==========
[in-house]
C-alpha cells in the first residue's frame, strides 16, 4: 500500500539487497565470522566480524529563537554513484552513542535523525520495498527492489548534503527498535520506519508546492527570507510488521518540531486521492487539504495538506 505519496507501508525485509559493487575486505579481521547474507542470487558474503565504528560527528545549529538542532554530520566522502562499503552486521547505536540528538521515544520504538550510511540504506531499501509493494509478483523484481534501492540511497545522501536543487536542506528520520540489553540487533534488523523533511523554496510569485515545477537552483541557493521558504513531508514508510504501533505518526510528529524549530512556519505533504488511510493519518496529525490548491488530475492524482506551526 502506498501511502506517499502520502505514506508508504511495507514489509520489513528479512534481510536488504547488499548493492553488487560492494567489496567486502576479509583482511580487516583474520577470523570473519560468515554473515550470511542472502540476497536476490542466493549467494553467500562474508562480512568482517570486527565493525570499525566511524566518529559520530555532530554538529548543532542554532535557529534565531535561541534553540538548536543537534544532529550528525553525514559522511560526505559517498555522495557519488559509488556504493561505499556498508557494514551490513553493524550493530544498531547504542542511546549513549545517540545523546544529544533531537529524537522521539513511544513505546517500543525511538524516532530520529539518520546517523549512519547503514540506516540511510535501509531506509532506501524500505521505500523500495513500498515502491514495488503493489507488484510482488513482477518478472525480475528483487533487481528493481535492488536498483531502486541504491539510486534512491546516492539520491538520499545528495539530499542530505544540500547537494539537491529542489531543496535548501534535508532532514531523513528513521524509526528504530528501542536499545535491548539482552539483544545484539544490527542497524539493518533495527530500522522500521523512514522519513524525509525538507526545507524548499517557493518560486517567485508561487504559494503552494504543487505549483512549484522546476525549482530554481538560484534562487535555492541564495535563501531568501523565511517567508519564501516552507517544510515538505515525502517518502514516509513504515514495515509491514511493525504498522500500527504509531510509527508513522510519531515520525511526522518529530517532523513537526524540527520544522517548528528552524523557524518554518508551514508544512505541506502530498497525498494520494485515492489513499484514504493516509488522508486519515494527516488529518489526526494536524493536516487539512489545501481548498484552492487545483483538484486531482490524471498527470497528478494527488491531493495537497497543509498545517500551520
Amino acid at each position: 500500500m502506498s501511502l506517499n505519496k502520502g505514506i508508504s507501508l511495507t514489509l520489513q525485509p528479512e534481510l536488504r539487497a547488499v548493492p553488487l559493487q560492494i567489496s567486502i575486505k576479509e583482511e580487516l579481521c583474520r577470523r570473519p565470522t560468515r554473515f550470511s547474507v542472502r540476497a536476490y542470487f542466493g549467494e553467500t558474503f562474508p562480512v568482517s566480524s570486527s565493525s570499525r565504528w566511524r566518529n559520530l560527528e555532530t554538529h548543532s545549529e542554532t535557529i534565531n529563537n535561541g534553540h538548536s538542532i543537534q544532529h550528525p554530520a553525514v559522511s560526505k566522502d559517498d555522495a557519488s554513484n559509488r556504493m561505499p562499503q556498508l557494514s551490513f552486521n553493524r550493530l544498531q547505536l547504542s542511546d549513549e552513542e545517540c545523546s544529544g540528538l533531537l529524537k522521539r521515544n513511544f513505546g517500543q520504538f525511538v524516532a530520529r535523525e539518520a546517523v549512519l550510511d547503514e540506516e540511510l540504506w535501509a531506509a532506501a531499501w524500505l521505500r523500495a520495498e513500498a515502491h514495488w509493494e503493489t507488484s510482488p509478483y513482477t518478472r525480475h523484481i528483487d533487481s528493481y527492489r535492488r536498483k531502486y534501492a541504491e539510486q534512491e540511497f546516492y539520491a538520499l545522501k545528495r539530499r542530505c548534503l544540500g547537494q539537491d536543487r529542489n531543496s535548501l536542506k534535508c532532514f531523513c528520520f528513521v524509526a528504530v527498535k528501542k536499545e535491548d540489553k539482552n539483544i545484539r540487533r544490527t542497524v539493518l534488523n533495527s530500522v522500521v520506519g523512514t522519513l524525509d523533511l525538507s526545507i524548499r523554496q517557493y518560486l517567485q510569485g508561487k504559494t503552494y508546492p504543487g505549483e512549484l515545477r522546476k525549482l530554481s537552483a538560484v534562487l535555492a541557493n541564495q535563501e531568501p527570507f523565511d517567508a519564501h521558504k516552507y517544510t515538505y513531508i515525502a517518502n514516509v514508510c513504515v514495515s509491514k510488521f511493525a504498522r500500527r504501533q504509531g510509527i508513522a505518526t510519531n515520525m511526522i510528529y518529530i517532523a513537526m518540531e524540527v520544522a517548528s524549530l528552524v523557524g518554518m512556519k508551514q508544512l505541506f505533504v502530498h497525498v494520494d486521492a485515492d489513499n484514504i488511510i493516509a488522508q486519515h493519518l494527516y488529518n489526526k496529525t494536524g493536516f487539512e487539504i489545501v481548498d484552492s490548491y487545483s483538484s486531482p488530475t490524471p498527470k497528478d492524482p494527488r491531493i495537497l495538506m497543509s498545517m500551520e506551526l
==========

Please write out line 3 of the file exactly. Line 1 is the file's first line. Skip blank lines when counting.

Amino acid at each position: 500500500m502506498s501511502l506517499n505519496k502520502g505514506i508508504s507501508l511495507t514489509l520489513q525485509p528479512e534481510l536488504r539487497a547488499v548493492p553488487l559493487q560492494i567489496s567486502i575486505k576479509e583482511e580487516l579481521c583474520r577470523r570473519p565470522t560468515r554473515f550470511s547474507v542472502r540476497a536476490y542470487f542466493g549467494e553467500t558474503f562474508p562480512v568482517s566480524s570486527s565493525s570499525r565504528w566511524r566518529n559520530l560527528e555532530t554538529h548543532s545549529e542554532t535557529i534565531n529563537n535561541g534553540h538548536s538542532i543537534q544532529h550528525p554530520a553525514v559522511s560526505k566522502d559517498d555522495a557519488s554513484n559509488r556504493m561505499p562499503q556498508l557494514s551490513f552486521n553493524r550493530l544498531q547505536l547504542s542511546d549513549e552513542e545517540c545523546s544529544g540528538l533531537l529524537k522521539r521515544n513511544f513505546g517500543q520504538f525511538v524516532a530520529r535523525e539518520a546517523v549512519l550510511d547503514e540506516e540511510l540504506w535501509a531506509a532506501a531499501w524500505l521505500r523500495a520495498e513500498a515502491h514495488w509493494e503493489t507488484s510482488p509478483y513482477t518478472r525480475h523484481i528483487d533487481s528493481y527492489r535492488r536498483k531502486y534501492a541504491e539510486q534512491e540511497f546516492y539520491a538520499l545522501k545528495r539530499r542530505c548534503l544540500g547537494q539537491d536543487r529542489n531543496s535548501l536542506k534535508c532532514f531523513c528520520f528513521v524509526a528504530v527498535k528501542k536499545e535491548d540489553k539482552n539483544i545484539r540487533r544490527t542497524v539493518l534488523n533495527s530500522v522500521v520506519g523512514t522519513l524525509d523533511l525538507s526545507i524548499r523554496q517557493y518560486l517567485q510569485g508561487k504559494t503552494y508546492p504543487g505549483e512549484l515545477r522546476k525549482l530554481s537552483a538560484v534562487l535555492a541557493n541564495q535563501e531568501p527570507f523565511d517567508a519564501h521558504k516552507y517544510t515538505y513531508i515525502a517518502n514516509v514508510c513504515v514495515s509491514k510488521f511493525a504498522r500500527r504501533q504509531g510509527i508513522a505518526t510519531n515520525m511526522i510528529y518529530i517532523a513537526m518540531e524540527v520544522a517548528s524549530l528552524v523557524g518554518m512556519k508551514q508544512l505541506f505533504v502530498h497525498v494520494d486521492a485515492d489513499n484514504i488511510i493516509a488522508q486519515h493519518l494527516y488529518n489526526k496529525t494536524g493536516f487539512e487539504i489545501v481548498d484552492s490548491y487545483s483538484s486531482p488530475t490524471p498527470k497528478d492524482p494527488r491531493i495537497l495538506m497543509s498545517m500551520e506551526l